If countries are to develop adaptation plans that address people’s most urgent needs, this needs to change. We can’t afford for WASH to be ignored in the current climate process; countries need to prioritise it in the adaptation decisions they make now.
A window of opportunity
We are at an important moment in history, as countries are now establishing their detailed plans for meeting the goals set two years ago in the Paris Agreement. Many discussions at COP 23 will lay the groundwork for next year’s first major milestone under the agreement – the ‘facilitative dialogue’, when countries will take stock of their collective efforts. This stocktake will then inform the next set of pledges from 2020. So although the next two weeks may be largely concerned with technical deliberations rather than momentous announcements by leaders, governments are currently making critical domestic decisions on how they will act on climate change.
Over the next three years, countries will continue to develop and refine the long-term commitments in their Nationally Determined Contributions (NDCs), as well as other policies such as National Adaptation Plans (NAPs). Volumes and vehicles for climate finance are also continuing to grow in the context of developed countries’ commitment to jointly mobilise at least US$100 billion a year in climate finance through 2025.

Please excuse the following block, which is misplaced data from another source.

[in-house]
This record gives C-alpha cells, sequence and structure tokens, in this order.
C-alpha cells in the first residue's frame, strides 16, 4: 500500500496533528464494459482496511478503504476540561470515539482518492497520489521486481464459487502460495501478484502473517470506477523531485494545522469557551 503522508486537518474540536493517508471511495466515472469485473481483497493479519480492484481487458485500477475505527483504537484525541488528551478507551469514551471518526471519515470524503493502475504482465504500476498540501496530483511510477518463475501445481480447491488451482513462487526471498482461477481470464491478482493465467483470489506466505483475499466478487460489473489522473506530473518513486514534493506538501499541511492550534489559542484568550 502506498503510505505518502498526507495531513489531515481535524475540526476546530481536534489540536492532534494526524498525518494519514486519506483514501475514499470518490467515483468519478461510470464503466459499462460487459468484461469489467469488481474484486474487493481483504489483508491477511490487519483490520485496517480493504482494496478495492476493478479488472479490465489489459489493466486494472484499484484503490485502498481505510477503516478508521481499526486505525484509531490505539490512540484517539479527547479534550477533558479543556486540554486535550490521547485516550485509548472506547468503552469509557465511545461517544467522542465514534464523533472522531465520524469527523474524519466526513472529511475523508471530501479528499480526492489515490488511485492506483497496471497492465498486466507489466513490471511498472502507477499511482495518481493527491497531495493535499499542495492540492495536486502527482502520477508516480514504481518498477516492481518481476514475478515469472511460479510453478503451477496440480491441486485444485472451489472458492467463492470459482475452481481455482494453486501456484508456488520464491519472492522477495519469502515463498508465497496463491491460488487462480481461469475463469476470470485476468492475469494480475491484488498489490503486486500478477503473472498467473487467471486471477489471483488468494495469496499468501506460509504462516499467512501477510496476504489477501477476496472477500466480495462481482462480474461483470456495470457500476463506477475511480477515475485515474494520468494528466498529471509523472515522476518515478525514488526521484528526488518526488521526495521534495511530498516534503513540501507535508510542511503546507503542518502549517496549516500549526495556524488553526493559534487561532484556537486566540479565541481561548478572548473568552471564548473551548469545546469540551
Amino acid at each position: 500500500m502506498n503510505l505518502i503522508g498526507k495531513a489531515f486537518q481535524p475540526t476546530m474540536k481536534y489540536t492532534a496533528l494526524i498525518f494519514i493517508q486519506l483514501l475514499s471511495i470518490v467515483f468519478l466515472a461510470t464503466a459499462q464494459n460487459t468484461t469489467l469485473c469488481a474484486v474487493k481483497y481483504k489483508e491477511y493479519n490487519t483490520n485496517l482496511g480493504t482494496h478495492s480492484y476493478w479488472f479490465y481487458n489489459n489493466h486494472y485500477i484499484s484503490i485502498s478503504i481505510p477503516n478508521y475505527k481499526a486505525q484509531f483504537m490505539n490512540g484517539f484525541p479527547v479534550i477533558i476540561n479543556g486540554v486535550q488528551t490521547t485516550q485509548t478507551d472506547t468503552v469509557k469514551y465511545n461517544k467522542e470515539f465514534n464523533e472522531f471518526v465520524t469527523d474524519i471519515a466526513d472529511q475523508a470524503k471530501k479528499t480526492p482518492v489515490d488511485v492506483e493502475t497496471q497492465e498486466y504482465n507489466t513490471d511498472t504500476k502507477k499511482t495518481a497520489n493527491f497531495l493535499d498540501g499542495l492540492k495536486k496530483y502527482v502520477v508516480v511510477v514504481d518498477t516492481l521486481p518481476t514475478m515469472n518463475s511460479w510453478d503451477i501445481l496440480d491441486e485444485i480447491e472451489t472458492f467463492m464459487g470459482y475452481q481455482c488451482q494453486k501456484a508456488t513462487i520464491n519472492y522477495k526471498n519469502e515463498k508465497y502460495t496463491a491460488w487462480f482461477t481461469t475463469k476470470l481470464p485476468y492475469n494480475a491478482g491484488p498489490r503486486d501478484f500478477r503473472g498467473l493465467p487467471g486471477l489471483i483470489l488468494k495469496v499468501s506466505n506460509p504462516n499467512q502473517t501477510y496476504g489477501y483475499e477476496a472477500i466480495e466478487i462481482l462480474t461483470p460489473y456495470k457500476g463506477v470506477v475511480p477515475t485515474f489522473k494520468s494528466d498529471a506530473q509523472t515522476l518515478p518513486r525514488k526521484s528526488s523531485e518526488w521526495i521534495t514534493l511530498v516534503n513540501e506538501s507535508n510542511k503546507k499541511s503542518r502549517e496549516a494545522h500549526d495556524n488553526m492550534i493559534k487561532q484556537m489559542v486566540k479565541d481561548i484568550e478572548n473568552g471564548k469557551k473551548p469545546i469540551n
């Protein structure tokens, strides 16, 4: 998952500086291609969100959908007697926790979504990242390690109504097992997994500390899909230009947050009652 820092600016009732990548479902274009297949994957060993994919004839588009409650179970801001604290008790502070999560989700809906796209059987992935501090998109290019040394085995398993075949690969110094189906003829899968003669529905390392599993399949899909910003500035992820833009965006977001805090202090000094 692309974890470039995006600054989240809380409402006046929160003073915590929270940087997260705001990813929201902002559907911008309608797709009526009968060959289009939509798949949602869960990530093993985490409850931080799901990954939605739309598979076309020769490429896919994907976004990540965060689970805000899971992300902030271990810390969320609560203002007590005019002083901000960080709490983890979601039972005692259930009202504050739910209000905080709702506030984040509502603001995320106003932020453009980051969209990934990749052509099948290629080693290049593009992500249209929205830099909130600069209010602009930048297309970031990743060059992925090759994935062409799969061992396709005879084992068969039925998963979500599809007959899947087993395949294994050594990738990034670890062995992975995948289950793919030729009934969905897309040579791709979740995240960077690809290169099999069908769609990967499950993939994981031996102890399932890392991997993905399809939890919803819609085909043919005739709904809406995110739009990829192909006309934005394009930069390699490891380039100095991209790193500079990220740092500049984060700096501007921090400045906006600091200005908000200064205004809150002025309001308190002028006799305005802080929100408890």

For sustainable WASH to be better integrated and prioritised in adaptation decisions, WaterAid is calling for:
- Governments and their development partners to prepare climate-resilient WASH strategies, especially in LDCs. These strategies should clearly outline the role of WASH in climate change adaptation and identify the main actions needed to make WASH services sustainable and resilient to climate impacts. These can in turn inform commitments in future NDCs and NAPs, as well as proposals to secure climate finance.
- Governments to commit to and incentivise better cross-institutional cooperation on climate change and WASH issues. If the traditional decision-making silos endure, countries risk developing multiple climate action plans that don’t align with sectoral priorities or broader domestic sustainable development targets. We need climate change adaptation planners to include WASH experts in developing the NDCs and NAPs. This is also vital for ensuring that adaptation plans reflect good practices and lessons learned on WASH to date.
- Donors and climate financiers to continue to expand their climate finance readiness programmes and fund activities that build LDCs’ knowledge and capacity to manage their own climate change programmes and climate finance. LDCs need major capacity support to bring WASH into adaptation plans – especially at the sub-national levels – and to build national ownership of their climate policies and programmes. This is an important precondition to increase LDCs’ direct access to climate finance so that they can secure, manage and implement the funds themselves. For more detail on the enabling factors and barriers to increasing access to climate finance for WASH, take a look at our report on Timor-Leste.